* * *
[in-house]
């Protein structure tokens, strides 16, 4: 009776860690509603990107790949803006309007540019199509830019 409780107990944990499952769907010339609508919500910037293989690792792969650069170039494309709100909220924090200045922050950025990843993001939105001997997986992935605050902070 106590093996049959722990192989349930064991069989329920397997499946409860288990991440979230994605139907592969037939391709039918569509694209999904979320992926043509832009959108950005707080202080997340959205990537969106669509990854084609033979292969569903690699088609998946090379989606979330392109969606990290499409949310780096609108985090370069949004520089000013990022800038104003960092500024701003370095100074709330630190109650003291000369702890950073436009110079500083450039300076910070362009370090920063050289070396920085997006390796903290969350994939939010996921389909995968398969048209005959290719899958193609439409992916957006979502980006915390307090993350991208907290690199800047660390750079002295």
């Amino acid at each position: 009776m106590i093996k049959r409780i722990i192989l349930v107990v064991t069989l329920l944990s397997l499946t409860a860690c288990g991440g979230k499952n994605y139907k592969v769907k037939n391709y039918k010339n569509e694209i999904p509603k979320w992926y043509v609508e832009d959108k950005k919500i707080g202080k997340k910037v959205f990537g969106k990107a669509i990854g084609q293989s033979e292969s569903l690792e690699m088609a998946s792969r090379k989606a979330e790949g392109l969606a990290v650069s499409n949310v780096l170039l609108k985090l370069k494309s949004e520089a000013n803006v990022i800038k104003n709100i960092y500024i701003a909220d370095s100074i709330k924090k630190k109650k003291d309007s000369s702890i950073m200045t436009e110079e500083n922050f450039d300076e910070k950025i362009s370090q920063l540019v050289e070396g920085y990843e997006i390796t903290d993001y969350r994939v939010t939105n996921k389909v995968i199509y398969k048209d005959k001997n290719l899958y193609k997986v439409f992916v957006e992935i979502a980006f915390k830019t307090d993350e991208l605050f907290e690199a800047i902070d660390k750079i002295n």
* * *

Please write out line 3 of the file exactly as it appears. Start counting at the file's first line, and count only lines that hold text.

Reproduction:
């Amino acid at each position: 009776m106590i093996k049959r409780i722990i192989l349930v107990v064991t069989l329920l944990s397997l499946t409860a860690c288990g991440g979230k499952n994605y139907k592969v769907k037939n391709y039918k010339n569509e694209i999904p509603k979320w992926y043509v609508e832009d959108k950005k919500i707080g202080k997340k910037v959205f990537g969106k990107a669509i990854g084609q293989s033979e292969s569903l690792e690699m088609a998946s792969r090379k989606a979330e790949g392109l969606a990290v650069s499409n949310v780096l170039l609108k985090l370069k494309s949004e520089a000013n803006v990022i800038k104003n709100i960092y500024i701003a909220d370095s100074i709330k924090k630190k109650k003291d309007s000369s702890i950073m200045t436009e110079e500083n922050f450039d300076e910070k950025i362009s370090q920063l540019v050289e070396g920085y990843e997006i390796t903290d993001y969350r994939v939010t939105n996921k389909v995968i199509y398969k048209d005959k001997n290719l899958y193609k997986v439409f992916v957006e992935i979502a980006f915390k830019t307090d993350e991208l605050f907290e690199a800047i902070d660390k750079i002295n």